clock menu more-arrow no yes

Filed under:

Vladimir Guerrero Jr. is putting up historical numbers in Double-A

New, 3 comments

The Blue Jays have been struggling and Vladimir Guerrero Jr. has not. He’s tearing up Double-A at a historic pace. It may be time.

MLB: Spring Training-St. Louis Cardinals at Toronto Blue Jays Eric Bolte-USA TODAY Sports

If you’re a follower of minor league baseball, or just baseball in general for that matter, you’ve probably noticed the long debate of whether the Blue Jays should call up uber-prospect Vladimir Guerrero Jr. or not. The anticipation for the 19-year-old slugger to make his major league debut has basically grown each night, with what seems like constant videos of home runs and box scores with three-hit and four-hit outings.

The rise of Guerrero as a prospect has been quite the unbelievable development. A big time international signing with a recognizable name, he did not disappoint in his stateside debut, posting a 122 wRC+ in the Appalachian League at the age of 17, to go along with an impressive 35:33 K:BB ratio.

The Blue Jays quickly became aggressive with Guerrero’s developmental path, fast-tracking him through the levels of Low-A and High-A at age 18. Of the 177 players who received 200 plate appearances in the Low-A Midwest League last year, he was second youngest. Of the 135 players to receive the same plate appearance threshold in the High-A Florida State League last year, Guerrero was the youngest. The next youngest player was 20 months older. All of this and he managed to put up a gaudy .323/.425/.485 line across the two levels.

If that didn’t impress you enough, what Guerrero is currently doing in Double-A is even more insane. First of all (I’m going to go back to the age thing), consider it rare for a teenager to even sniff the level of Double-A. Setting 200 plate appearances as the minimum again, I took every hitter from Double-A since the year 2006. I came up with 16 teenagers out of the 4,150 qualified hitters, a mere 0.39%. As you know, Guerrero is among that 0.39% that also consists of players like Mike Trout, Giancarlo Stanton, Manny Machado, Elvis Andrus, and Justin Upton.

What I wanted to do was compare Guerrero’s start to the other 15 teenagers that have seen extended time in Double-A. My findings were interesting. First of all, Guerrero has been better than all of the them. By a lot. His current wOBA of .492 is by far the highest, with 2011 Mike Trout coming in at a far second place of .421.

He also beats out Jurickson Profar for the lowest K/BB ratio.

Now lets expand the sample size. Instead of comparing Guerrero to just teenagers, I went back to that sample size of 4,150 hitters. And as it currently stands, Guerrero has the second highest wOBA of the group. The top ten (shown below), have an average age of 22.2.

Top AA hitters In wOBA since 2006, min. 200 PA

Name Team Year wOBA Age
Name Team Year wOBA Age
Kris Bryant Cubs (AA) 2014 0.504 22
Vladimir Guerrero Jr. Blue Jays (AA) 2018 0.492 19
Giancarlo Stanton Marlins (AA) 2010 0.492 20
Kevin Kouzmanoff Indians (AA) 2006 0.481 24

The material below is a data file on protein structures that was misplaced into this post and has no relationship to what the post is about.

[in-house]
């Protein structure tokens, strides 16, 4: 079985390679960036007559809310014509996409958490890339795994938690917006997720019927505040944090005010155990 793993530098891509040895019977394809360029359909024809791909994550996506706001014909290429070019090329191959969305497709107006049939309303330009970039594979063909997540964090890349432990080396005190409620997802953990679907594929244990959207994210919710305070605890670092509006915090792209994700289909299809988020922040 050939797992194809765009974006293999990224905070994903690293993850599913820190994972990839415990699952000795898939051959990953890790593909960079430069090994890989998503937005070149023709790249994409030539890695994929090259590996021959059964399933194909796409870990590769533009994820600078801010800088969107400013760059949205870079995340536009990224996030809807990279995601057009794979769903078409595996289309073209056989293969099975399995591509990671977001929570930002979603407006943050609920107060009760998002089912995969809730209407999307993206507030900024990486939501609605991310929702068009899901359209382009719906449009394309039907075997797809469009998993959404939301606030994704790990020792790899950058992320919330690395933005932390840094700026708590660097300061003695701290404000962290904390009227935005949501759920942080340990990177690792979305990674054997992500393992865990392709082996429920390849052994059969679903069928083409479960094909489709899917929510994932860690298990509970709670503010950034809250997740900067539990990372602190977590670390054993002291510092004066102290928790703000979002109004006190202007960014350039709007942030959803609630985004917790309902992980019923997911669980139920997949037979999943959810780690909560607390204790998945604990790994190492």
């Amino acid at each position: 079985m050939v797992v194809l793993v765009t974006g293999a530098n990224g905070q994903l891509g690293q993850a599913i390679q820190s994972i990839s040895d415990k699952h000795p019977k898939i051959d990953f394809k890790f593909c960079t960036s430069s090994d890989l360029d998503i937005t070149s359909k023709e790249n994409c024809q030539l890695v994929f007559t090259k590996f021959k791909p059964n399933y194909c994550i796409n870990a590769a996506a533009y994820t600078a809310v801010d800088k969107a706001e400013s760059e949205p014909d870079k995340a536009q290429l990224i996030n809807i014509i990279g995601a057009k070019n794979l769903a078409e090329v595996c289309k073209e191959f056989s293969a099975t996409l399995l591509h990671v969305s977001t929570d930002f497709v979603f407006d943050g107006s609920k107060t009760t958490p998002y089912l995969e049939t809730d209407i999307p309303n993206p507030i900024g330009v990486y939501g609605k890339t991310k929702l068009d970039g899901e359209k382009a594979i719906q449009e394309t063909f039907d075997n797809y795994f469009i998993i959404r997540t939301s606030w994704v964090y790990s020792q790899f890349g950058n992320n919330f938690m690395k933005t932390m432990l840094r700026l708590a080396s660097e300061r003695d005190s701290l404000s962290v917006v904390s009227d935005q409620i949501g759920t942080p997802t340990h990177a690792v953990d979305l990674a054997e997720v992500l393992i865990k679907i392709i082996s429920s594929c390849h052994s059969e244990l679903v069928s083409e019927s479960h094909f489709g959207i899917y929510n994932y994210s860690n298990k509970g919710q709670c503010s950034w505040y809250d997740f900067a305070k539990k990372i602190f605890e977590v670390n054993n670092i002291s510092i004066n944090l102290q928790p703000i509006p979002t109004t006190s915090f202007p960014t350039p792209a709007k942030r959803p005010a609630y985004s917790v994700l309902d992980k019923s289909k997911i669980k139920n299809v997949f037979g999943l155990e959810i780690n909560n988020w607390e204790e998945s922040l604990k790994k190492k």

Peter Alonso Mets (AA) 2018 0.478 23
Max Ramirez Rangers (AA) 2008 0.476 23
Matt Rizzotti Phillies (AA) 2010 0.474 24
Matt Wieters Orioles (AA) 2008 0.47 22
Mike Moustakas Royals (AA) 2010 0.469 21
Kila Ka'aihue Royals (AA) 2008 0.467 24

Now that we’ve gone through the comparison of Guerrero’s dominant season to the rest of AA in recent history, I can now go back to question of whether he should be on a major league roster or not. To help answer that, I will use Steamer Projections as a good measuring stick. The rest of season projection for Guerrero at the major league level is a 119 wRC+. The only Toronto Blue Jay that has a higher projection is the recently DL’d Josh Donaldson at 130. His current main competition for playing time, the current 62 wRC+ Kendrys Morales, is projected to have a 99 wRC+ for the rest of the season.

Top Steamer Projections for AA hitters

Name Team Age PA Projected wRC+
Name Team Age PA Projected wRC+
Vladimir Guerrero Jr. Blue Jays (AA) 19 207 119
Esteban Quiroz Red Sox (AA) 26 63 108
Eloy Jimenez White Sox (AA) 21 161 108
Peter Alonso Mets (AA) 23 209 105
LaMonte Wade Twins (AA) 24 155 101
Yadiel Hernandez Nationals (AA) 30 129 100
Jordan George Pirates (AA) 25 112 93
Myles Straw Astros (AA) 23 215 92
Andrew Calica Indians (AA) 24 151 89
Bo Bichette Blue Jays (AA) 20 218 89
Garrett Hampson Rockies (AA) 23 172 88
Yordan Alvarez Astros (AA) 21 123 87
Projections courtesy of Steamer Projections

I think this helps answer the question on whether he’s ready or not. With all of this, I honestly believe he’s ready for the major league level. I also acknowledge the other factors that play into a promotion. Service time (haha), corresponding lineup and roster moves, and defense. But you don’t have to look too far for an example of a team pushing a player up the ranks for the better of the major league team, with 19-year-old Juan Soto currently manning left field for the Nationals after starting the year in Low-A. And it’s early, but the results on that have looked pretty good.

With the Blue Jays currently sitting at 25-32 and coming off a 9-19 month of May in which they posted a 25th ranked .300 wOBA, their lineup needs a spark. Why not Guerrero?